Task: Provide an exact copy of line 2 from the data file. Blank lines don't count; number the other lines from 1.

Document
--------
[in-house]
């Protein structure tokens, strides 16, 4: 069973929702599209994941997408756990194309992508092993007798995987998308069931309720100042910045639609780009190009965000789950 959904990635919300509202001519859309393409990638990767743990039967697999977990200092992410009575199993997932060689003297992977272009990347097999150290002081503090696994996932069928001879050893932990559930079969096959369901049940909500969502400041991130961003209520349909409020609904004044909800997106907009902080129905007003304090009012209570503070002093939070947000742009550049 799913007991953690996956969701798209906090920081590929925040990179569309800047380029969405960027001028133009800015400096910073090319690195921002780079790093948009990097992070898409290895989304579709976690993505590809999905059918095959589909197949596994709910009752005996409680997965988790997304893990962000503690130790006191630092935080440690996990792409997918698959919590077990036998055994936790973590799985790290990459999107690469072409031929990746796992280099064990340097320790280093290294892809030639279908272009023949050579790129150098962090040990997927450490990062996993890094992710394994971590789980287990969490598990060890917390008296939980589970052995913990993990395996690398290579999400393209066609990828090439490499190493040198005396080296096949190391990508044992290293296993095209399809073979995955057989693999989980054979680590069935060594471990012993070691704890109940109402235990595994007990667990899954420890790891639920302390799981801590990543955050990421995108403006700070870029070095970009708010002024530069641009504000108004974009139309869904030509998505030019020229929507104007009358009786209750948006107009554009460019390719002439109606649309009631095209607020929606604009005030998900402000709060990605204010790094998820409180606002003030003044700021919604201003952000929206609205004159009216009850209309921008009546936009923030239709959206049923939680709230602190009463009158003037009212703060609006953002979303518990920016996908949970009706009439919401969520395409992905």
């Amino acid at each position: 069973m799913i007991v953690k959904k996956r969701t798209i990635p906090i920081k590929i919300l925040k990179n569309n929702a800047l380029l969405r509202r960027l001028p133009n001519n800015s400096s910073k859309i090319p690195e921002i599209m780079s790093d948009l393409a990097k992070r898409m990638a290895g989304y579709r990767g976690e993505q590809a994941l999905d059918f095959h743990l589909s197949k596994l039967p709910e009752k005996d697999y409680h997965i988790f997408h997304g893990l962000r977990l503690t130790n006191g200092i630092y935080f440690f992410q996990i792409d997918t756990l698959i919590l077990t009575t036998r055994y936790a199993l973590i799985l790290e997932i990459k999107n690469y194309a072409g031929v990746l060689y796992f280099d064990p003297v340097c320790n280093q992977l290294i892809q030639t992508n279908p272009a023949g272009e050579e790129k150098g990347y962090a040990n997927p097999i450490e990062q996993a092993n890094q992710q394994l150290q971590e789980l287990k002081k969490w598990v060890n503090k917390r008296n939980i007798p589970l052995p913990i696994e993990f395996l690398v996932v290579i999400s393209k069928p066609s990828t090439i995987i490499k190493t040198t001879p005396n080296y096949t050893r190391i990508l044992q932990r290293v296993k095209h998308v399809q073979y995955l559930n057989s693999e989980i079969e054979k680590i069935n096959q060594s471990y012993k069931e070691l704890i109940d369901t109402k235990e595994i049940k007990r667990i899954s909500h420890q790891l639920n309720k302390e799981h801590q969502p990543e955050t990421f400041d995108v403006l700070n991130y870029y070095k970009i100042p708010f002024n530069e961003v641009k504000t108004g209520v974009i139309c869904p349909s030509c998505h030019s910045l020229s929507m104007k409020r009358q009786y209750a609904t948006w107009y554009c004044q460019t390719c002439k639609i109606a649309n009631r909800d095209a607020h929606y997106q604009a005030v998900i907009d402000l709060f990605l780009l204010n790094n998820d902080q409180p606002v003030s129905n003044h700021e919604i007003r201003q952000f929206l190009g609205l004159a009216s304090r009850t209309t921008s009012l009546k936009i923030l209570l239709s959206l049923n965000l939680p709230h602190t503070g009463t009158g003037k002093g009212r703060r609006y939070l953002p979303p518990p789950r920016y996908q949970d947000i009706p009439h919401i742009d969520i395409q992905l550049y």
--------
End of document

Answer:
């Protein structure tokens, strides 16, 4: 069973929702599209994941997408756990194309992508092993007798995987998308069931309720100042910045639609780009190009965000789950 959904990635919300509202001519859309393409990638990767743990039967697999977990200092992410009575199993997932060689003297992977272009990347097999150290002081503090696994996932069928001879050893932990559930079969096959369901049940909500969502400041991130961003209520349909409020609904004044909800997106907009902080129905007003304090009012209570503070002093939070947000742009550049 799913007991953690996956969701798209906090920081590929925040990179569309800047380029969405960027001028133009800015400096910073090319690195921002780079790093948009990097992070898409290895989304579709976690993505590809999905059918095959589909197949596994709910009752005996409680997965988790997304893990962000503690130790006191630092935080440690996990792409997918698959919590077990036998055994936790973590799985790290990459999107690469072409031929990746796992280099064990340097320790280093290294892809030639279908272009023949050579790129150098962090040990997927450490990062996993890094992710394994971590789980287990969490598990060890917390008296939980589970052995913990993990395996690398290579999400393209066609990828090439490499190493040198005396080296096949190391990508044992290293296993095209399809073979995955057989693999989980054979680590069935060594471990012993070691704890109940109402235990595994007990667990899954420890790891639920302390799981801590990543955050990421995108403006700070870029070095970009708010002024530069641009504000108004974009139309869904030509998505030019020229929507104007009358009786209750948006107009554009460019390719002439109606649309009631095209607020929606604009005030998900402000709060990605204010790094998820409180606002003030003044700021919604201003952000929206609205004159009216009850209309921008009546936009923030239709959206049923939680709230602190009463009158003037009212703060609006953002979303518990920016996908949970009706009439919401969520395409992905």